Finding answers on a pilgrims’ trail

May 28, 2016 - 06:20

Pilgrims who follow a popular route in northwest Spain are often searching for something. Many find the same answers.

Nearly 300,000 persons are expected to traverse the Route to Santiago de Compostela this year. Are they drawn to this old pilgrimage route by Christian faith? Are they looking for a meditative experience in a multi-religious world, curious about cultural history or are they simply out for a good hike? (Photo: Gena Melendrez, Shutterstock, NTB scanpix)

The Cathedral in Santiago de Compostela is the goal of one of the world’s most famous pilgrim routes.

A few decades ago less than 10,000 hikers made their way annually along the entire route to the destination of this Catholic pilgrimage. This year an estimated 300,000 will go the distance.

To get a diploma proving you have walked the pilgrim route – “El Camino” – you need to hike at least 100 kilometres. But many do more than that. The entire route from the Pyrenees to the town of Santiago is 800 kilometres.

Is religion the motivation?

Mats Nilsson, a researcher at Karlstad University in Sweden, wondered why so many make this walk.

Are they doing it for religious reasons? Are they trying to find themselves? Or is it just an alternative type of tourism, a break from beaches and disco bars?

“The increasingly more popular pilgrim trek is a trend which is not immediately easy to understand from a religious perspective. We think of religion as losing momentum in our western European society,” says Nilsson to ScienceNordic’s Swedish partner, forskning.se.

That said, Nilsson thinks the Route to Santiago is perceived as spiritually meaningful by those who hike it even though it is not interspersed with holy sites along the way, as pilgrim routes so often are.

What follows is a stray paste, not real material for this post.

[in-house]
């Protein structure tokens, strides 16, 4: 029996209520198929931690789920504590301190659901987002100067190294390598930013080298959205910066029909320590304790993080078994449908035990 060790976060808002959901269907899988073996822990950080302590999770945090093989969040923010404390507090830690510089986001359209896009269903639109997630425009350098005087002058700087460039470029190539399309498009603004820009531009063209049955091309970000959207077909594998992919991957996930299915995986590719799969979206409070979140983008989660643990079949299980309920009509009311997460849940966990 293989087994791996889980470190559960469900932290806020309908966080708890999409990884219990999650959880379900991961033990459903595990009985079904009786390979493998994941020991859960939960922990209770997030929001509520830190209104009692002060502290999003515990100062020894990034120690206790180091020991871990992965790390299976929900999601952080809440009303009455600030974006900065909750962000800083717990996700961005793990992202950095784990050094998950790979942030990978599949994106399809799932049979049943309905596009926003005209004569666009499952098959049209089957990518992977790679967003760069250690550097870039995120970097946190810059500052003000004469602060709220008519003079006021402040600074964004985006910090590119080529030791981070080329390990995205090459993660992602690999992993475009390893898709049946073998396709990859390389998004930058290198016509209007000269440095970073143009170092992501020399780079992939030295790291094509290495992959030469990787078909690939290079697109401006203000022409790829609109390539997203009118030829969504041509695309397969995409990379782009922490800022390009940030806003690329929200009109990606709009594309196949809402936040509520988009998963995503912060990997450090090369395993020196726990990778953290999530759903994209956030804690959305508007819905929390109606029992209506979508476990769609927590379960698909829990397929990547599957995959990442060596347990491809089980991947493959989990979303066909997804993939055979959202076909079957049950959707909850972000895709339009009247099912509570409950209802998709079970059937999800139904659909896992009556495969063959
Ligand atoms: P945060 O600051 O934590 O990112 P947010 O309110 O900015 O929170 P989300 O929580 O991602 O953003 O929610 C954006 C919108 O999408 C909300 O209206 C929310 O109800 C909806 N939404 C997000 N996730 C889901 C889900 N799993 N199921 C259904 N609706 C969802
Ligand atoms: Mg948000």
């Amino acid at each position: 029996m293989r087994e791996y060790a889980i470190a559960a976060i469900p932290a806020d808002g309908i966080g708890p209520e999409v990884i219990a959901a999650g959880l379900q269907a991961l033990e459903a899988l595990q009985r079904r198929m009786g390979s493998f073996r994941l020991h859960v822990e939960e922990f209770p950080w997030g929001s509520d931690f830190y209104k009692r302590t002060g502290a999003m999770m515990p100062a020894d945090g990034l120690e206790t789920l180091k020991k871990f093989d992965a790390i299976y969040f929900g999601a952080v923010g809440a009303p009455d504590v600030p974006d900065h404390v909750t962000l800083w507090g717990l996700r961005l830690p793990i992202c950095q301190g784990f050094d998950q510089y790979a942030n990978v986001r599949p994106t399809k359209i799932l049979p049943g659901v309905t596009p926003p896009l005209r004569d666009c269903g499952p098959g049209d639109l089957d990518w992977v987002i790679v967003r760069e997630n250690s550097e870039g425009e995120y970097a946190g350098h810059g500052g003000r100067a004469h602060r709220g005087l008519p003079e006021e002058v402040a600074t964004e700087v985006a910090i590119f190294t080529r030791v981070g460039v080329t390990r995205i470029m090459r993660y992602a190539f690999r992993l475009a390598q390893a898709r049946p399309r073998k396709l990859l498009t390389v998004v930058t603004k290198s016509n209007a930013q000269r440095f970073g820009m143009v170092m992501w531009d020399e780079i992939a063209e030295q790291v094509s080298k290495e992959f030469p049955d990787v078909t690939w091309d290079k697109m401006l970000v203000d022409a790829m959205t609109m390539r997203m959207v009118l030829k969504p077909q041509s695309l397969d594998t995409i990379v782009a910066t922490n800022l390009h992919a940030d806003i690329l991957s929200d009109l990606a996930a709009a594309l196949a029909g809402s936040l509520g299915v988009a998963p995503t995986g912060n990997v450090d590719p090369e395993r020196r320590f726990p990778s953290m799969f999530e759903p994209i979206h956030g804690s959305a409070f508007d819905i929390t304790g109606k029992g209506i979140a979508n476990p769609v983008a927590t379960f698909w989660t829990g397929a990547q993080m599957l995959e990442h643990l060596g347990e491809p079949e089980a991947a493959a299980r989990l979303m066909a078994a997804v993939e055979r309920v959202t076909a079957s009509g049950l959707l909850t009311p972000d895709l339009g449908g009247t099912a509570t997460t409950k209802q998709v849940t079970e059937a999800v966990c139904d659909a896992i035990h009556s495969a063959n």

Instead, the walk itself is the pre-eminent experience and motivation.

A crossroads in life
The scallop shell is the symbol of the pilgrims’ route to Santiago. (Photo: Wikimedia)

When Mats Nilsson interviewed people along the pilgrim route he discovered that many of them were at some crux in their lives.

Perhaps they had graduated from college, or their children had moved away from home or they had recently retired.

The researcher found that for many the most important feature of the trek was the opportunity to spend time in silence with their own thoughts and reflections.
And many of these pensive pedestrians arrive at the same answer:

"They realise that the pursuit of material wealth or attempts to achieve a host of goals in life are not so important. When they come home they want to appreciate friendships and have a less stressful lifestyle.”

The pilgrim is a tourist

Other researchers have studied the pilgrimages, including two with local knowledge, both at the University of Santiago de Compostela.

In a research article in 2002, Xosé M. Santos concluded that the road itself is more important than the destination.

Santos wrote that there is little difference between the pilgrim and the tourist. He thinks that religious groups are the prime spielers of this as an act of religious devotion.

But most of these pilgrims who come by foot to Santiago de Compostela are simply tourists, concludes the local researcher.

Fits in with modern tourism
The goal: The Cathedral of Santiago de Compostela. (Photo: Vasco Roxo, Wikimedia)

In another research article written by Rube’n C. Lois González, also of the University of Santiago de Compostela, the success of the pilgrim route to the city is attributed to the way it coincides with the goals many now have when they set off on their travels and holidays.

They seek experiences that are out of the ordinary.

In many cases, in a break from a hectic daily life, they wish to move slowly through landscapes and have the opportunity to take them in thoroughly. Get a fresh breath. Many also want to learn more about culture and history.

And many want to meet new people.

González thinks that even though the goal of the route is a traditional Roman Catholic pilgrimage site, the walk along “El Camino” puts the wanderer into a multicultural and a multi-religious context. This is a setting that many urban dwellers are now comfortable with. They feel at home with a wide mix of fellow travellers along this ancient path.

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Read the Norwegian version of this article at forskning.no

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Translated by
Glenn Ostling

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